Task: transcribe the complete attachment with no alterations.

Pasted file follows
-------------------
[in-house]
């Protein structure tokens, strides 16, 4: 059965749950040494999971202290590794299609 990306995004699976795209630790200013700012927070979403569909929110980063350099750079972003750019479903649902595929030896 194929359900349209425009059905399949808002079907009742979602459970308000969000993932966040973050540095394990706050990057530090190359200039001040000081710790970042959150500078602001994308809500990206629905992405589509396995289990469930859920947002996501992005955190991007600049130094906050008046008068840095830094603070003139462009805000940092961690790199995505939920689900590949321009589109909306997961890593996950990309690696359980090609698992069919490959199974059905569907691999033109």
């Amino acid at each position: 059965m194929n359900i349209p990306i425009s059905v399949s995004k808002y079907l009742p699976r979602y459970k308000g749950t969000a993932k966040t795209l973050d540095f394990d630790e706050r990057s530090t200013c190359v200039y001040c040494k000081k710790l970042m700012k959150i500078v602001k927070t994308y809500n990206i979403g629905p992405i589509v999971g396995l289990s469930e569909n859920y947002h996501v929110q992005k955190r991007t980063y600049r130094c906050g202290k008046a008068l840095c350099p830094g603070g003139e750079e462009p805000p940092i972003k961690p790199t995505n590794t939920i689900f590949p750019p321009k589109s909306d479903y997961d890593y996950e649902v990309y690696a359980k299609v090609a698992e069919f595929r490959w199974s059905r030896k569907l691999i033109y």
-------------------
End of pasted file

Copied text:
[in-house]
């Protein structure tokens, strides 16, 4: 059965749950040494999971202290590794299609 990306995004699976795209630790200013700012927070979403569909929110980063350099750079972003750019479903649902595929030896 194929359900349209425009059905399949808002079907009742979602459970308000969000993932966040973050540095394990706050990057530090190359200039001040000081710790970042959150500078602001994308809500990206629905992405589509396995289990469930859920947002996501992005955190991007600049130094906050008046008068840095830094603070003139462009805000940092961690790199995505939920689900590949321009589109909306997961890593996950990309690696359980090609698992069919490959199974059905569907691999033109």
């Amino acid at each position: 059965m194929n359900i349209p990306i425009s059905v399949s995004k808002y079907l009742p699976r979602y459970k308000g749950t969000a993932k966040t795209l973050d540095f394990d630790e706050r990057s530090t200013c190359v200039y001040c040494k000081k710790l970042m700012k959150i500078v602001k927070t994308y809500n990206i979403g629905p992405i589509v999971g396995l289990s469930e569909n859920y947002h996501v929110q992005k955190r991007t980063y600049r130094c906050g202290k008046a008068l840095c350099p830094g603070g003139e750079e462009p805000p940092i972003k961690p790199t995505n590794t939920i689900f590949p750019p321009k589109s909306d479903y997961d890593y996950e649902v990309y690696a359980k299609v090609a698992e069919f595929r490959w199974s059905r030896k569907l691999i033109y």